He asked Members to look at the information contained in the report regarding the commissioned road safety activity for Cheshire East which involved key stage 2 and key stage 4 delivery to just over 150 primary and secondary schools within the Cheshire East area.  The contract stipulates that the Service is required to hit a success rate of 90% of completion across those schools.  A lot of the delivery year takes place between January and August and the summer holiday period and this year that fell directly in to the Covid period when the Service had to adapt its way of working and a lot of schools were locked down or had a very small numbers of pupils in school.  The direct impact was that the payment of £36,000 which covered that six month period could not be collected and this had a direct impact on salary and staffing levels within the department and the two vacant roles of two road safety officers were not filled.  However, discussions have now commenced with regard to utilising online platforms to ensure that the Service meets its obligations under the contract and the job description and job role have been finalised for new posts within the department.  The proposed new model would be trialled for 12 months and utilise two operational crew managers. 


The Fire Bike and Biker Down schemes have proved incredibly popular this year, however, the Service was slightly under target because of the lockdown measures which impacted in early 2020.  Biker Down volunteers and Fire Bike riders subsequently undertook support in the community by assisting organisations such as the blood bike service to deliver blood as well as breast milk and tissue sample deliveries across some of the medical establishments in the North West.


Members were asked to noted that the Service’s Road Safety Officer, Andy Gray, was now  ...  view the full minutes text for item 8.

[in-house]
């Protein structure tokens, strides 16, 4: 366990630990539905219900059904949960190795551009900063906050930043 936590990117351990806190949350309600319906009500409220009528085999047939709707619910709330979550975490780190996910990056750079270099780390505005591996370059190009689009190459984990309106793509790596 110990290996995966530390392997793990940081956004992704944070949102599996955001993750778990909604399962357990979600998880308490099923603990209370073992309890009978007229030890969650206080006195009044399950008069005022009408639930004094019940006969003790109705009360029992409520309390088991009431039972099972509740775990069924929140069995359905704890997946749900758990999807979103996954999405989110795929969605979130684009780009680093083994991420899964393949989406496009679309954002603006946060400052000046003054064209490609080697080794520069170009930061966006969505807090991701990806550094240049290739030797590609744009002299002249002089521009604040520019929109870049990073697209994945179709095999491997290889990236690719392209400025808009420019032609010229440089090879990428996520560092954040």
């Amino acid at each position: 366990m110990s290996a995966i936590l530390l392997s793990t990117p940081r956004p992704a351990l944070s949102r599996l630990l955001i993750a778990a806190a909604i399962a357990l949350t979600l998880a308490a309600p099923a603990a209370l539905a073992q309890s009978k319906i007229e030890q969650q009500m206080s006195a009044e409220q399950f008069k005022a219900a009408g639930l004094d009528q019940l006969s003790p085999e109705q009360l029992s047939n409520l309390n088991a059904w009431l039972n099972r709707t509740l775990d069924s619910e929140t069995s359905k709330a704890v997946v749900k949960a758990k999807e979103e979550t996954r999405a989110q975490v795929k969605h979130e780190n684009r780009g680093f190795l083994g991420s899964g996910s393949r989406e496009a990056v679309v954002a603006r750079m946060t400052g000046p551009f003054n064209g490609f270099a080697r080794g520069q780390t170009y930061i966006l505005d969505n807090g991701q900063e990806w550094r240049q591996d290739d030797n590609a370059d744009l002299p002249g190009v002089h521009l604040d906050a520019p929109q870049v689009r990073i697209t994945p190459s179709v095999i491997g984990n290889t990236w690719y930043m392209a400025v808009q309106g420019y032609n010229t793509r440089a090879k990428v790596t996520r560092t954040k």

Interim Bonfire Report

An officer will provide information about the bonfire period, summarising the actions taken by the fire and rescue service.  A written report will be presented at the next meeting of the Committee.


The Group Manager, Prevention provided Members with a verbal interim update on the preventative and operational activities of the Service during the bonfire period.  He confirmed that a full report would be presented to the Committee at its next meeting.


He reported that due to the Pandemic the bonfire period this year had been difficult to predict.  For the first time the Service actively promoted safety messages aimed at people having bonfires within their own gardens or on their own land so that they could so in the safest way possible. 


Members were asked to note that the normal bonfire reporting period was 24th October to 7th November and this year that period covered two and a half weekends.  A huge amount of proactive work was undertaken on social media, local radio and TV to promote the concept of bonfire safety across Cheshire. 


Headlines across the bonfire reporting period showed 41 deliberate secondary fires which was a 90% reduction from 5 years ago and a 38% reduction from the same period last year.  The social media campaign was slightly harder hitting in terms of the message delivered.  The feedback received through digital media was that this had a huge reach across Cheshire and was the most popular social media campaign in terms of the number of people engaging directly with it and the number of people that re-shared it.  In addition a huge amount of information was shared on how to report nuisance fires and the build up of debris through local authority partners and the figures recently received show that the reach from our social media campaigns was just under 600,000 people with viewing figures of just under 100,000 people. 




[1]       the verbal interim bonfire report be noted.



Forward Work Programme pdf icon PDF 9 KB

The table includes those items that have been identified/agreed to-date.  Members are asked to agree any additional items at the end of the meeting which need to be added to the programme.



The forward work programme was considered by Members and no changes were made.




[1]       The Forward Work Programme be noted.